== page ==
Listen to Its All In The Telling, our thought-provoking panel discussion with writer and oral historian Rib Davis, writer of Taken at Midnight Mark Hayhurst and Kate Wheeler from the Archiving the Arts initiative with the National Archives, all chaired by author Kate Mosse.
Why do some stories fall out of history? What makes them so fascinating to theatre makers and audiences? In 2014 Pass It On brought together a panel from the worlds of theatre, heritage and oral history to explore these themes. Inspired by the little known true stories behind some of Chichester Festival Theatres 2014 productions Pressure, Pitcairn and Taken at Midnight.
It does not seem very long ago that I was writing about looking forward to beginning rehearsals for Out of the Archive, and yet here we are already on the other side of the Scratch performance!
The auditions were well attended by a mixture of current and previous youth theatre members, as well as other 16-25 year olds in the local area who have never attended a group at CFT before. It was a strong group of performers who we had to whittle down to a cast of just seven, based on the types of characters we had to fill.
We then entered into an intensive rehearsal process over two weeks. Playing two characters in two of three very different plays is no easy task, but this is what we have asked of the majority of our actors. We began by blocking through each of the plays very simply – to get the shape of it and a feel for the changes in pace. Through this process we were able to pick out the key pieces of set, costume and props that we would need and used temporary found objects to represent them (including a seagull created from a large toy mouse and a rabbit ears headband, it’s amazing what you can find in a rehearsal room).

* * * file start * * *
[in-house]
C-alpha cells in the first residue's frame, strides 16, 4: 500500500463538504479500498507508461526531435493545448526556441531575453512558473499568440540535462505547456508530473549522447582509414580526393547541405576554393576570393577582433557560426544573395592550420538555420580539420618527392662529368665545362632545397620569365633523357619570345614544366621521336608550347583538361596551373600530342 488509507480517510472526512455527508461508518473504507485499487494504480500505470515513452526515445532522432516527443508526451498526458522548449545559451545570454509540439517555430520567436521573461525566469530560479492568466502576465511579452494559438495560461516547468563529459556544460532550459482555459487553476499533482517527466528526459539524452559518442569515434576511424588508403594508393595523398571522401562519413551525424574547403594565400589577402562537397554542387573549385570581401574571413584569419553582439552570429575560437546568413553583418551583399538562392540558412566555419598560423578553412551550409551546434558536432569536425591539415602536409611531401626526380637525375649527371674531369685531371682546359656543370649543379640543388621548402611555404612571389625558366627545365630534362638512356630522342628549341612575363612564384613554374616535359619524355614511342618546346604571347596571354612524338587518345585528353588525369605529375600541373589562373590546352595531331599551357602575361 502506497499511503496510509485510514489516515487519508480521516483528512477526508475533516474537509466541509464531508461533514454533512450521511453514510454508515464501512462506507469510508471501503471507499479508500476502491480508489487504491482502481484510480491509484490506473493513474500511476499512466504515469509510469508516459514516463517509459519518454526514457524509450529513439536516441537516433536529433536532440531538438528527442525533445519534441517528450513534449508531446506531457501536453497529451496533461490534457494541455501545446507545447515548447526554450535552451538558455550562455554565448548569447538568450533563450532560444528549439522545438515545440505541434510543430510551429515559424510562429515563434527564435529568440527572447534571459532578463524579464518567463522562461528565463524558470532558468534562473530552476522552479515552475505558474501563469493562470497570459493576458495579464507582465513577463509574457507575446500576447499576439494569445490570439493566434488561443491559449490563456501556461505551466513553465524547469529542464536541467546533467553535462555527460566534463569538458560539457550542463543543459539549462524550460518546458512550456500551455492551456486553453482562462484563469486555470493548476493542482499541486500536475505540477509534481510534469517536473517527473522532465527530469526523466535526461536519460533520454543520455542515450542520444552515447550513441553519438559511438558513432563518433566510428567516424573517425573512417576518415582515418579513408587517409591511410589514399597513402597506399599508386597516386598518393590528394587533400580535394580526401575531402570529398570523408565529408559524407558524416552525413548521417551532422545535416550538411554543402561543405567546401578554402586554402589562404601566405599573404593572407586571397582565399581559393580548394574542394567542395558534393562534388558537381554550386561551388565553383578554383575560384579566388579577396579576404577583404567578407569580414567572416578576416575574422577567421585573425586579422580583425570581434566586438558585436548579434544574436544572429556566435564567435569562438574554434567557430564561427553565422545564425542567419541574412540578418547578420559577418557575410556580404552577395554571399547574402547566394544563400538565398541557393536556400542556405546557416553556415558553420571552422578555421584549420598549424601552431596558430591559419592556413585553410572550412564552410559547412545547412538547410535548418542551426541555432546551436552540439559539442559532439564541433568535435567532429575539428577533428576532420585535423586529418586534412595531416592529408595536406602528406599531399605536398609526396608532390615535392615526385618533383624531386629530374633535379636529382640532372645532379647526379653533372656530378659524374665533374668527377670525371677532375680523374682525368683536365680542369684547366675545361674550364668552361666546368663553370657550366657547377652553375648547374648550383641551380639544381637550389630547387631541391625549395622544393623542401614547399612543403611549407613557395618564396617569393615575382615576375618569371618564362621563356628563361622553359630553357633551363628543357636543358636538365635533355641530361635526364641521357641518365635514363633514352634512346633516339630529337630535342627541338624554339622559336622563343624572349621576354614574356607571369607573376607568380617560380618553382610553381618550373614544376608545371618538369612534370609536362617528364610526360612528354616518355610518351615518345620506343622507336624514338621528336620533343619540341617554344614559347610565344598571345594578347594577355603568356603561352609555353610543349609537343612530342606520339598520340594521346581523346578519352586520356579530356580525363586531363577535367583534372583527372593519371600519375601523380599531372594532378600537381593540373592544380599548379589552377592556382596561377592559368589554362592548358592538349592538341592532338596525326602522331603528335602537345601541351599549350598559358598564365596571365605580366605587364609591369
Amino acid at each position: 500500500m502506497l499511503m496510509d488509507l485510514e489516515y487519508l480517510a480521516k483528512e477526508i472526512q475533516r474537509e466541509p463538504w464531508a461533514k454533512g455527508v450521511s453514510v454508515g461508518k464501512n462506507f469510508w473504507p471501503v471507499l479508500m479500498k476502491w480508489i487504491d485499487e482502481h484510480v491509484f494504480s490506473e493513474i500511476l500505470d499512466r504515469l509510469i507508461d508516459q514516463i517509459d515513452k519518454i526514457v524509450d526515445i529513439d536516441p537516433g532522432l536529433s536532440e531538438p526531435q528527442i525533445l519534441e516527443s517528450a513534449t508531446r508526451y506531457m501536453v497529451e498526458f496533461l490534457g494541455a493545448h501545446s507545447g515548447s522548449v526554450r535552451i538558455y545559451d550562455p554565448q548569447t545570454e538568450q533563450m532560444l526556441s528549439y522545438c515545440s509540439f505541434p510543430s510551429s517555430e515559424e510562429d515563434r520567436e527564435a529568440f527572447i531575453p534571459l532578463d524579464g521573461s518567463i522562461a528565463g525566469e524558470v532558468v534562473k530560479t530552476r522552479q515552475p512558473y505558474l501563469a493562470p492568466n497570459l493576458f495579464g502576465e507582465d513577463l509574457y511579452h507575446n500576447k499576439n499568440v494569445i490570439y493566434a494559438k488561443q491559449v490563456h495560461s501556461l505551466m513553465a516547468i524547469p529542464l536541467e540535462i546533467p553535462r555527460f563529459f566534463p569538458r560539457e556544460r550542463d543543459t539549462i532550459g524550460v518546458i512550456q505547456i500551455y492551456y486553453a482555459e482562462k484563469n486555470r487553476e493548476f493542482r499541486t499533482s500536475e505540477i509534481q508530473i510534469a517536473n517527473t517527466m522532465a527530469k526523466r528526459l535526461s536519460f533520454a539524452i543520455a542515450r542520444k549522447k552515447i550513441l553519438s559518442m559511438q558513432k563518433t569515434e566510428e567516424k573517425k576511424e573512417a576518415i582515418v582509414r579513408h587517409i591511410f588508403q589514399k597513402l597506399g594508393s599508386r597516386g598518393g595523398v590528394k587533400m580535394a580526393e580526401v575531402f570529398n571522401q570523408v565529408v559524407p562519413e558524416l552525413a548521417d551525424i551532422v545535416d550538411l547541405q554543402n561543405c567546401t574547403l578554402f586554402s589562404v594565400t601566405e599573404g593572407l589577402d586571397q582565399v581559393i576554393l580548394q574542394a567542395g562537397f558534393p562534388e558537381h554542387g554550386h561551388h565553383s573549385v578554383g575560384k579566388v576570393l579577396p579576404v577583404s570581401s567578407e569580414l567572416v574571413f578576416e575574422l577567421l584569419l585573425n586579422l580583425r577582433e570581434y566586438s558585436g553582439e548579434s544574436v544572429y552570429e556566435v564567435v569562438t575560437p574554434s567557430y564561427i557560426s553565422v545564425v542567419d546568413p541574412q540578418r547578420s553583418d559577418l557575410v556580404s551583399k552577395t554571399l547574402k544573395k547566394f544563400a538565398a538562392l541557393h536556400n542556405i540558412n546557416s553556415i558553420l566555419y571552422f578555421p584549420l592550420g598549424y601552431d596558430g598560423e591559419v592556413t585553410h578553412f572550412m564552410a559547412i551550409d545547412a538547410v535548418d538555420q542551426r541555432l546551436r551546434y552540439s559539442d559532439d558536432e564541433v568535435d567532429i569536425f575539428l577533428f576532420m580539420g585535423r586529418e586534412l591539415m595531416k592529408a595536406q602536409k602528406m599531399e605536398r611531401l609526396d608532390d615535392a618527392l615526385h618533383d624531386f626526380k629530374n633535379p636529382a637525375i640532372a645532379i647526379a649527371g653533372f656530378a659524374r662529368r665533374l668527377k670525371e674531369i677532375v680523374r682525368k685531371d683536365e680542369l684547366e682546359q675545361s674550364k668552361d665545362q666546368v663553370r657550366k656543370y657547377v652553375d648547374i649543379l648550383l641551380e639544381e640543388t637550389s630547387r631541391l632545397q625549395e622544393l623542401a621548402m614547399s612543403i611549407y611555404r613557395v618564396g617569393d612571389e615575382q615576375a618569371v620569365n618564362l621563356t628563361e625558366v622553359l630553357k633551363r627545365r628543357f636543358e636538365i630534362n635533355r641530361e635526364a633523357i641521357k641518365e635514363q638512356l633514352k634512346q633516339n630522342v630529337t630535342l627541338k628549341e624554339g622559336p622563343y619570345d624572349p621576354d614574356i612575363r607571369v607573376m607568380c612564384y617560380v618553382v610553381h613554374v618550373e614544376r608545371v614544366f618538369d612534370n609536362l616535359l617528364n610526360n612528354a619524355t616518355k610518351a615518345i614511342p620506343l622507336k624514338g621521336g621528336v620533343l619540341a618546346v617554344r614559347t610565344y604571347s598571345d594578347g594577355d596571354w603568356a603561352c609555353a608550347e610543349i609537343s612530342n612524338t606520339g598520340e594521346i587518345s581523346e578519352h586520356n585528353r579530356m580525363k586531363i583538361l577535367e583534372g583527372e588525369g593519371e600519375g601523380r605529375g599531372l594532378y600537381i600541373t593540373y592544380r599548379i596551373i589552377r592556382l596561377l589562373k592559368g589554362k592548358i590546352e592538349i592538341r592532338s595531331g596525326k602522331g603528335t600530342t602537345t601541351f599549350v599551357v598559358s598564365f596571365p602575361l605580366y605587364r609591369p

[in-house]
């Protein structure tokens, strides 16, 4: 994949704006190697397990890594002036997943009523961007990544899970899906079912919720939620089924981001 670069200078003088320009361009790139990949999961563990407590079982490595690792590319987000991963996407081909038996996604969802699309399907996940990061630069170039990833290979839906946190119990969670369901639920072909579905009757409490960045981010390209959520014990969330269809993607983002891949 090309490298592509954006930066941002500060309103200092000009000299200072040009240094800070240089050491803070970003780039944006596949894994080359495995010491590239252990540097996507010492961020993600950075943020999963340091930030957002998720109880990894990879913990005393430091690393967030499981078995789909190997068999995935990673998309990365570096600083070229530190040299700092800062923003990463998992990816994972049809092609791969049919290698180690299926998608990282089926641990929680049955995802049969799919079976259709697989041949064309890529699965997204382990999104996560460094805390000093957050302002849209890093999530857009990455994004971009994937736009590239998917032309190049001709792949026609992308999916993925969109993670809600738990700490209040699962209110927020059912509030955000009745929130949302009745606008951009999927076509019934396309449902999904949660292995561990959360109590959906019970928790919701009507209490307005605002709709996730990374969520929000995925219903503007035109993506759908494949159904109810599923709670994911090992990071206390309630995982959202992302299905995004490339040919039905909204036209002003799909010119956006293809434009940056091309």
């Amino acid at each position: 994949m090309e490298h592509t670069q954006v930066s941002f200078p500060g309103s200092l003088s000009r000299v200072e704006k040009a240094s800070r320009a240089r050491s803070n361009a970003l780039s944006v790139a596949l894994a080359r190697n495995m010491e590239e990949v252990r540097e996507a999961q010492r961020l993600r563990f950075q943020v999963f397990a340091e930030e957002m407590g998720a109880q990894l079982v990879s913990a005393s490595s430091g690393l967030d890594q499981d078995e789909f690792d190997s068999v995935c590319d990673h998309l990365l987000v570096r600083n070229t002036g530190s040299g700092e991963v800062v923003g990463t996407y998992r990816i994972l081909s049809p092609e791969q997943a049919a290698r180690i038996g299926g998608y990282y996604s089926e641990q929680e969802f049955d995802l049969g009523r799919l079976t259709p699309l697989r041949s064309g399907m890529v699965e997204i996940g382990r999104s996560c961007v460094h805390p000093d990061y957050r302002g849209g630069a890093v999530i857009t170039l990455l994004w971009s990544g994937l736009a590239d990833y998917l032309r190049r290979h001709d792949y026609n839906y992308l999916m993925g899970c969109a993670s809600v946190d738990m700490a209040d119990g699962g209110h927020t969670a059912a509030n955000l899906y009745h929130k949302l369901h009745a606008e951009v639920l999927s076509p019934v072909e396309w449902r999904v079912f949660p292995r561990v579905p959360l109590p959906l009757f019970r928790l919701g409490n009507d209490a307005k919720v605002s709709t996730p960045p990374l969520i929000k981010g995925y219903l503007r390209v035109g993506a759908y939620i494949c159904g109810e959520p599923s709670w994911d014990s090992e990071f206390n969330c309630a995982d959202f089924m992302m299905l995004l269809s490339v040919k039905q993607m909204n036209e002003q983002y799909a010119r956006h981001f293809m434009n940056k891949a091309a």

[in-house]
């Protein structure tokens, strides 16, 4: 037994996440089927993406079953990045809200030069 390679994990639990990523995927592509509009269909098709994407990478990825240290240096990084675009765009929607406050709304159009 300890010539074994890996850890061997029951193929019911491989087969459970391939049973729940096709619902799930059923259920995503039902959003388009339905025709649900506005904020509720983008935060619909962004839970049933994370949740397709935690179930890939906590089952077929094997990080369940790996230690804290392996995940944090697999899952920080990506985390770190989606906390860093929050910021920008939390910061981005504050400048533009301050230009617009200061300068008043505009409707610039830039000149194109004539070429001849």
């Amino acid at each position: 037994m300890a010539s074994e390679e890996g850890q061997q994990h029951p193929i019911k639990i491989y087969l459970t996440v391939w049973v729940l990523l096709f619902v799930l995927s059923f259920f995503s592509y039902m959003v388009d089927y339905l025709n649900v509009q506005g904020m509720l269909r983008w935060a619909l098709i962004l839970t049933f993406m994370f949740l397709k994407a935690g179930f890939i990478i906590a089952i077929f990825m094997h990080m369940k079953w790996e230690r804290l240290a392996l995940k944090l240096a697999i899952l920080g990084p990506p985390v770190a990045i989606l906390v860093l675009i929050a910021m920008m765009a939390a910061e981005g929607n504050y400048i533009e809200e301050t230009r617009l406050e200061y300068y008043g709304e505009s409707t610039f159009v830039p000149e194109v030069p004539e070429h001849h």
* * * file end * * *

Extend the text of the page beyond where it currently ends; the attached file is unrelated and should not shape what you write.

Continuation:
Earlier this year I attended a conference called Artists in the Archive; thinking about the possibilities of artistic responses and interpretations to archival material. This is something Pass It On is really interested in exploring further and it was fantastic to see some really exciting examples of this from across the country.
The archives of Chichester Festival Theatre are rich with stories of the past 50 years; the triumphs and challenges of its theatrical life. The overarching narrative is one of overcoming great difficulties and achieving the impossible, indeed the founder; Leslie Evershed-Martin’s two books about the Theatre are called “The Impossible Theatre” and “The Miracle Theatre”. It’s an inspiring story of what creativity and vision can achieve and one that certainly does, and hopefully will continue to, inspire others for years to come. Continue reading “Artists in the Archive”→